Noctivating Hummingbirds and Hibernating Snow Frogs
A hardy hummingbird weighing just 4 ounces, having no insulation down feathers, and requiring twice its weight in daily food survives a freezing British Columbia night. So said a short article in a nature magazine. How was this possible? Ever heard of torpor? Hummers can lower their internal body temperature and fall into a state of hypothermia. By lowering metabolic rate by 95% they conserve energy and are able to survive occasional cold winter nights. They uses 50% less energy when torpid. (Nightly torpor is called noctivation. Longer periods of torpor are called hibernation.)
I sat on the steps of my backyard deck enjoying the warmth of a sunny late October day. My hummingbird feeders were still available for late arrivals from northern latitudes following the sun southward. There at the feeder, as if by magic, appeared a tiny red-throated male. He lingered and fed profusely trying to store enough adipose energy until he could find another feeder, perhaps in Southern Indiana. He would feed as he retreated south until the days grew warmer and were to his liking.
I wondered if he would try to skirt around the gulf coast into Central America or cut across the Gulf to vacation to a land of nectar and sun. I hoped he would make it. Next spring I hoped he would stop by my feeder for a drink in on his way north. I’ll be looking for him and have my feeders waiting.
So, what about snow frogs? Have you ever seen frog prints in fresh snow? I have. Frogs and toads, although on the decline, are trying to hang on in the northern latitudes. Amphibians run the risk of early frosts and occasional severe winters in addition to a toxic environment.
Frogs do not dig down into pond bottom mud, close up shop, and safely hibernate for the winter. Frogs need to breath, and mud like ice has no breathable oxygen. Frogs find a hole, cave or soft dirt near a pond or lake, dig down as far as they can and hope for the best. Their bodies go into a hibernation-like shut down, use less oxygen, and circulate something like anti-freeze solution into their cells.
Melting patches of snow persisted in shaded areas around my backyard pond. Precocious irises poked their emerald heads up through last night’s snow, reaching for the bright warmth of the noon sun. A little green frog stirred beneath a pile of lifeless companions. It sensed warmth at the entrance of his frigid pond-side cave. For some reason most of his companions had not survived the winter. Their lifeless bodies would eventually thaw out and become food for microscopic pond creatures. My amphibian survivor must have had a little extra anti-freeze solvent in its blood. It had been chosen by natural selection to survive the frigid temperatures of winter. It slowly struggled out from under the dozen or so frozen companions to the warm flat stone surrounded by snow on the edge of my pond.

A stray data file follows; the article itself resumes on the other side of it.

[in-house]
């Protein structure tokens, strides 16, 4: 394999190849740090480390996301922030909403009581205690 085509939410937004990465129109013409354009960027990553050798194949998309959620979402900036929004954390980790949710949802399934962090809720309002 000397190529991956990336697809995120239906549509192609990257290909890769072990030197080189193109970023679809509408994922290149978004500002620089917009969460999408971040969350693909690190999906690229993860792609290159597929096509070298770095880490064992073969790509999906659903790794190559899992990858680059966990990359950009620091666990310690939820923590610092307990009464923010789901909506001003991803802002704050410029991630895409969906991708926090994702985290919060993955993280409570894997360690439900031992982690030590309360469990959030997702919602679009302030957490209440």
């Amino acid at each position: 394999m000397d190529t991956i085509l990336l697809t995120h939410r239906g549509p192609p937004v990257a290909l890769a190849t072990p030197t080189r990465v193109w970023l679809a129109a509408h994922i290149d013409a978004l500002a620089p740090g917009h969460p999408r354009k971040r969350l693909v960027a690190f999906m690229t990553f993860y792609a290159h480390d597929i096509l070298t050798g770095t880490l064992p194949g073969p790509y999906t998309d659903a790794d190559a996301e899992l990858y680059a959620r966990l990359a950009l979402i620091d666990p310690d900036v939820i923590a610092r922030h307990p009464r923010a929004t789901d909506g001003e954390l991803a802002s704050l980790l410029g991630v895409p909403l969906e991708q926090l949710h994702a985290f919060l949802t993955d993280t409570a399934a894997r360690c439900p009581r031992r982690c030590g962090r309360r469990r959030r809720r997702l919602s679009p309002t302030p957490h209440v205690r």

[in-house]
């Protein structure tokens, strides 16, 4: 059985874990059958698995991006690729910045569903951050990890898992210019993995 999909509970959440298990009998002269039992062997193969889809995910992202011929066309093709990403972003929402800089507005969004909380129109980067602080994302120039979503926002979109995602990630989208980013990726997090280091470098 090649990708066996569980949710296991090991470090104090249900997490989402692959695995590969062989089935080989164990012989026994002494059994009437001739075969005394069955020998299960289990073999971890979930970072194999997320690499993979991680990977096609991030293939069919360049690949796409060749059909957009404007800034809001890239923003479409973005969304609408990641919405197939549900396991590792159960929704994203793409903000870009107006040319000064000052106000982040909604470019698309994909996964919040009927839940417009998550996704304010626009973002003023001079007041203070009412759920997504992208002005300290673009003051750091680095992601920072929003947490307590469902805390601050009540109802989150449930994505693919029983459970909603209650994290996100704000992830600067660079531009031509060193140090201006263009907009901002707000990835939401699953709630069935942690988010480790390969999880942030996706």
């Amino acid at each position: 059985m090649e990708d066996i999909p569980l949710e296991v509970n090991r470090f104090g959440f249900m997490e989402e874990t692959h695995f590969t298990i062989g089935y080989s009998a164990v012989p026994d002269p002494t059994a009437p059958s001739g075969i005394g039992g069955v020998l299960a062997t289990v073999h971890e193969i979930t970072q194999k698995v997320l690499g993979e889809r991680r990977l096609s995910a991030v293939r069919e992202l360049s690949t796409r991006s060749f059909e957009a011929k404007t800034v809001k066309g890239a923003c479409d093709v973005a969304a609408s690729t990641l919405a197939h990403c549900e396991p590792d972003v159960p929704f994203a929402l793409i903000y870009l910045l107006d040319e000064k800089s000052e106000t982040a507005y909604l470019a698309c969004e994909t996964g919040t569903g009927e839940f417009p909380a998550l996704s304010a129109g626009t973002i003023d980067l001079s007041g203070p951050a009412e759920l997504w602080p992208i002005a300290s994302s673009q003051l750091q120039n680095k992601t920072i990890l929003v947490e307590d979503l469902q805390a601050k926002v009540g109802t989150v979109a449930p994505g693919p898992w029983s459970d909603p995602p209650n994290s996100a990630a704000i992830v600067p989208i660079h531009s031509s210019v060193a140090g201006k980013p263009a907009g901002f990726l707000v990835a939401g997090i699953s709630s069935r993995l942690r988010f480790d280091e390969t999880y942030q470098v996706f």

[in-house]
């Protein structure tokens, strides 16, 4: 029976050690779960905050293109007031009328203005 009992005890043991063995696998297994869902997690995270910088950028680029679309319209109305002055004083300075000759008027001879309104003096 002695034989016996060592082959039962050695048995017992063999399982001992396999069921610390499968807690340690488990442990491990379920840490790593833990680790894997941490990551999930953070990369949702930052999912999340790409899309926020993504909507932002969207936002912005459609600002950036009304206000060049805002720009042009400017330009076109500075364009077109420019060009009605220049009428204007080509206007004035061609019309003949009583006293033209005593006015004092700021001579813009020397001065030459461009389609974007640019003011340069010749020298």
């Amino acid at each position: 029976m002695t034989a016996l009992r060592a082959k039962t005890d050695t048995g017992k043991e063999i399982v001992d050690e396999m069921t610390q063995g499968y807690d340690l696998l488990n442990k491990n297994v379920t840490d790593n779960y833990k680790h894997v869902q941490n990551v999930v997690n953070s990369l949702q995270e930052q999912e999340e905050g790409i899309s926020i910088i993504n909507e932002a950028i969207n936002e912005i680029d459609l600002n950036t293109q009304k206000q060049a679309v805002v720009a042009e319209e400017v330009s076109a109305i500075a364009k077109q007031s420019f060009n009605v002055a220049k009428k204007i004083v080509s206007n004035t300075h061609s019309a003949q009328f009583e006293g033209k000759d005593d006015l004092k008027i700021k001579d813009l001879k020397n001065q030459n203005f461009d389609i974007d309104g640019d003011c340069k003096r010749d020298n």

The little frog soon had a few companions on the other side of the pond. One even managed a weak croak. They basked in the sun for a few hours and then as temperatures dropped, retreated back into their cold crypts. No early mayflies yet, maybe tomorrow. One frog crossed over a soft patch of the cold white stuff and left its frozen footprints. How rare. How mind-boggling. How delightful.
If these survivors manage to survive and reproduce this summer, their offspring will be snow frogs too. It’s Evolution in progress, and it’s in my back yard pond. I am honored.
I placed my hand in the clear cold water, where the snow frog had disappeared. Strands of string algae thrived in the icy water that quickly brought intense deep pain to my hand. The Intolerable pain that dominated my consciousness made me admire those tenacious snow frogs all the more.
The faithful give their Deities credit for the “miracles” of humming birds and snow frogs, but I don’t buy it until I get some good evidence.